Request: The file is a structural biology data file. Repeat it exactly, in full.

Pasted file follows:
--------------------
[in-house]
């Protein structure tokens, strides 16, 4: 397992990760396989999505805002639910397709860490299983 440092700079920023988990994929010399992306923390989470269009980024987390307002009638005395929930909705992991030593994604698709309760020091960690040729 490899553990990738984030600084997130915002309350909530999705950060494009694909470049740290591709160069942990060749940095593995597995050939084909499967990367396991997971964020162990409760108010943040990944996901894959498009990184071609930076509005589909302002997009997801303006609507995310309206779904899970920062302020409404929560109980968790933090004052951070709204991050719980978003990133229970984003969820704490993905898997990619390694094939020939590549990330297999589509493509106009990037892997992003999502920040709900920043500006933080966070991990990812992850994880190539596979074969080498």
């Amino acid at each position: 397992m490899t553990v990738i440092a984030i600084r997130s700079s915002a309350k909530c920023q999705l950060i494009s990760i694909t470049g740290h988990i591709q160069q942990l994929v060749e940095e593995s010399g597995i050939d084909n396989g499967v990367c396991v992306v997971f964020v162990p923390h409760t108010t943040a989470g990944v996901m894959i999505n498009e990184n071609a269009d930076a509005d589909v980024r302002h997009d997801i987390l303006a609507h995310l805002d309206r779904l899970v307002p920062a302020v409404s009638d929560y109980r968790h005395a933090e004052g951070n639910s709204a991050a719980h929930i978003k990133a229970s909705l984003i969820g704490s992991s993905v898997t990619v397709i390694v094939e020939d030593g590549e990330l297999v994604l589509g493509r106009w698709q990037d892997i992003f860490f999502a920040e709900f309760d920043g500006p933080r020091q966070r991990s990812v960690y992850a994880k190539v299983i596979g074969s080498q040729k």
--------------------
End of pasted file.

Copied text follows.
[in-house]
């Protein structure tokens, strides 16, 4: 397992990760396989999505805002639910397709860490299983 440092700079920023988990994929010399992306923390989470269009980024987390307002009638005395929930909705992991030593994604698709309760020091960690040729 490899553990990738984030600084997130915002309350909530999705950060494009694909470049740290591709160069942990060749940095593995597995050939084909499967990367396991997971964020162990409760108010943040990944996901894959498009990184071609930076509005589909302002997009997801303006609507995310309206779904899970920062302020409404929560109980968790933090004052951070709204991050719980978003990133229970984003969820704490993905898997990619390694094939020939590549990330297999589509493509106009990037892997992003999502920040709900920043500006933080966070991990990812992850994880190539596979074969080498």
């Amino acid at each position: 397992m490899t553990v990738i440092a984030i600084r997130s700079s915002a309350k909530c920023q999705l950060i494009s990760i694909t470049g740290h988990i591709q160069q942990l994929v060749e940095e593995s010399g597995i050939d084909n396989g499967v990367c396991v992306v997971f964020v162990p923390h409760t108010t943040a989470g990944v996901m894959i999505n498009e990184n071609a269009d930076a509005d589909v980024r302002h997009d997801i987390l303006a609507h995310l805002d309206r779904l899970v307002p920062a302020v409404s009638d929560y109980r968790h005395a933090e004052g951070n639910s709204a991050a719980h929930i978003k990133a229970s909705l984003i969820g704490s992991s993905v898997t990619v397709i390694v094939e020939d030593g590549e990330l297999v994604l589509g493509r106009w698709q990037d892997i992003f860490f999502a920040e709900f309760d920043g500006p933080r020091q966070r991990s990812v960690y992850a994880k190539v299983i596979g074969s080498q040729k």